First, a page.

What will it take for these technologies to make buildings truly smart?
Disrupting the industry: building blocks of truly smart buildings
The fundamental building blocks we need to deliver a truly smart building:
- IoT for connected intelligence. Simple, low-cost sensors can be easily retrofitted into any buildings, with an adjustable level of granularity.
- Cloud platform as a single source of truth. Cloud technology has matured a long way and provides a robust solution to aggregate, process and integrate data using a range of data storage, analytics and security services.
- Digital Twin as a smart building platform. Digital twins are a virtual replica of the building – however they’re much more than the 3D representations. They are living, breathing model of the building – streaming data from sensors, regulating controls in real time, optimising building performance. They also provide insights into what parts of the buildings are used well vs unused, which parts are performing well vs poorly, and where substantial savings can be achieved. Moreover, they will also allow you to scenario plan and optimise the building elements to save costs and improve user experience.
- AI. AI is becoming increasingly accessible as a technology. It can detect trends from the live and historic data. It can predict future performance. It can trigger alerts. It can warn you in advance and regulate systems based on future weather and events.
While building an effective platform there are some fundamental considerations as follows:
- Keep it simple. In fact, simpler the better. This applies to all components – IoT devices, data storage, visualisations… everything!
- Make it accessible. Similar to above. Most smart building systems fail to deliver because they are too complex, needing deep technical skills, rendering them unusable.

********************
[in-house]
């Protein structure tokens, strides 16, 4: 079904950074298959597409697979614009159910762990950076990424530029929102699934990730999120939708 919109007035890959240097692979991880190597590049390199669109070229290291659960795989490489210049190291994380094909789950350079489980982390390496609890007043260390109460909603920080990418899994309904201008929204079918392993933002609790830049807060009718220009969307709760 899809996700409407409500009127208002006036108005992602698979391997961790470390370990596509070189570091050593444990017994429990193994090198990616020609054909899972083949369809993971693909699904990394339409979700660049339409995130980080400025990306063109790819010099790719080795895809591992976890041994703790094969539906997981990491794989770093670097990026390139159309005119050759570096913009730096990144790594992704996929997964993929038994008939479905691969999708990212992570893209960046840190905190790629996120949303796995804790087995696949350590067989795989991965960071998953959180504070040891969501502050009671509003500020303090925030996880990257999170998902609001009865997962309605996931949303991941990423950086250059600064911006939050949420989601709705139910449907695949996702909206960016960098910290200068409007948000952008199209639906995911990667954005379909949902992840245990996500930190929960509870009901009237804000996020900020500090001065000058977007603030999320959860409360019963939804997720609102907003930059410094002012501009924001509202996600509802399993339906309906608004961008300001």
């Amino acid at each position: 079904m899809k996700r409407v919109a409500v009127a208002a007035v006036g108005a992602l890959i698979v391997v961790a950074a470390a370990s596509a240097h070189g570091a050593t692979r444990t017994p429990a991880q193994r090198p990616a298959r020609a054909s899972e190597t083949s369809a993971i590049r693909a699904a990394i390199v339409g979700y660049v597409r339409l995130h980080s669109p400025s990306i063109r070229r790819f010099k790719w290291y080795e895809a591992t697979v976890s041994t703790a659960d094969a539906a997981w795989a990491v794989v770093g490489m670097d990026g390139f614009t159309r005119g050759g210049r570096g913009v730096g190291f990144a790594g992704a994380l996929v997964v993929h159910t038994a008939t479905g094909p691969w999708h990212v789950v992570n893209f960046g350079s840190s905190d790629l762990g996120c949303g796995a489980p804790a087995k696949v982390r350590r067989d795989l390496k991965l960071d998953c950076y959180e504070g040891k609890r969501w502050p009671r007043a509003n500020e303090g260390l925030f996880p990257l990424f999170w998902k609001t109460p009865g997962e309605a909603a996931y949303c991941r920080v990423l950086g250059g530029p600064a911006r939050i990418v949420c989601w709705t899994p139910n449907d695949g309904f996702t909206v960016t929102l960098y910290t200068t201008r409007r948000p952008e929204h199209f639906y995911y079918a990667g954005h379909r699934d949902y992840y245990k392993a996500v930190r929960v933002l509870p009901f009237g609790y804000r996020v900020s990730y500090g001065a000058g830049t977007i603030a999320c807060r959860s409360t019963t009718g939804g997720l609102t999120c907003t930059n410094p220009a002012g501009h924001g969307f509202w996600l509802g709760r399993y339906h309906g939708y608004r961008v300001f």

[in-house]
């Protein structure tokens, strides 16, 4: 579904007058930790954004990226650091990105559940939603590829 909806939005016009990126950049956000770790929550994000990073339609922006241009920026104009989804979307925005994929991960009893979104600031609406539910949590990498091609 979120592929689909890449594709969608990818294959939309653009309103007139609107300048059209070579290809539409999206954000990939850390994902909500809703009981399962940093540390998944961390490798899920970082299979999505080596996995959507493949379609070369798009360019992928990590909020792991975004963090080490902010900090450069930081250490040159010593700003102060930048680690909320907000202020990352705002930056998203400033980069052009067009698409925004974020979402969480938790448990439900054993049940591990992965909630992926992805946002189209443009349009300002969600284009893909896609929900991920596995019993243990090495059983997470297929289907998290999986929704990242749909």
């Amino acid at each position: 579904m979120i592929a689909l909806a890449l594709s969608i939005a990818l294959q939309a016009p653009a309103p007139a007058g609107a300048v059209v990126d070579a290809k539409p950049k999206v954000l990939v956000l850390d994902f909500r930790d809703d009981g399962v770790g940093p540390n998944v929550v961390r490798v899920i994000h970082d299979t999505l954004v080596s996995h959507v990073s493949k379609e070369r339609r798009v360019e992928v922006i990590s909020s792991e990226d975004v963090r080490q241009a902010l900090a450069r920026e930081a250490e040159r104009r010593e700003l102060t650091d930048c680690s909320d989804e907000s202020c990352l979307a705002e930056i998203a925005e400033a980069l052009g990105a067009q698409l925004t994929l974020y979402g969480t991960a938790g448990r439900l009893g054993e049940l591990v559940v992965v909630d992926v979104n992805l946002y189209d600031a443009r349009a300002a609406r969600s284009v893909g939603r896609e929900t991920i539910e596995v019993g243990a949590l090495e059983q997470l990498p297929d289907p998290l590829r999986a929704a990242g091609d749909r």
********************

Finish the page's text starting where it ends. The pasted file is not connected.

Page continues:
- Keep it open. Open platforms allow easy extendibility e.g. using flexible and dynamic dashboards for further processing insights.
- Insight, not data. Data is the new oil – but like the old oil it needs processing and refining to turn into value. Therefore focus on insights.
The power of human-centric design
At the core of truly smart building is the recognition that buildings should adapt to the needs and preferences of their occupants. By leveraging real-time data and AI-driven insights, you can optimise environmental conditions, such as lighting, temperature, and air quality, to create spaces that enhance comfort, productivity, and overall wellbeing. This human-centric design approach ensures that smart buildings become truly intelligent and responsive to the people they serve.
The road ahead
The current state of smart buildings often leaves much to be desired, with their limited intelligence and disconnected systems. However, the future holds immense potential for transforming these buildings into intelligent, sustainable, and user-centric spaces. IoT, AI and digital twins lead the charge in this transformation, empowering buildings to break free from their limitations and unlock their true potential.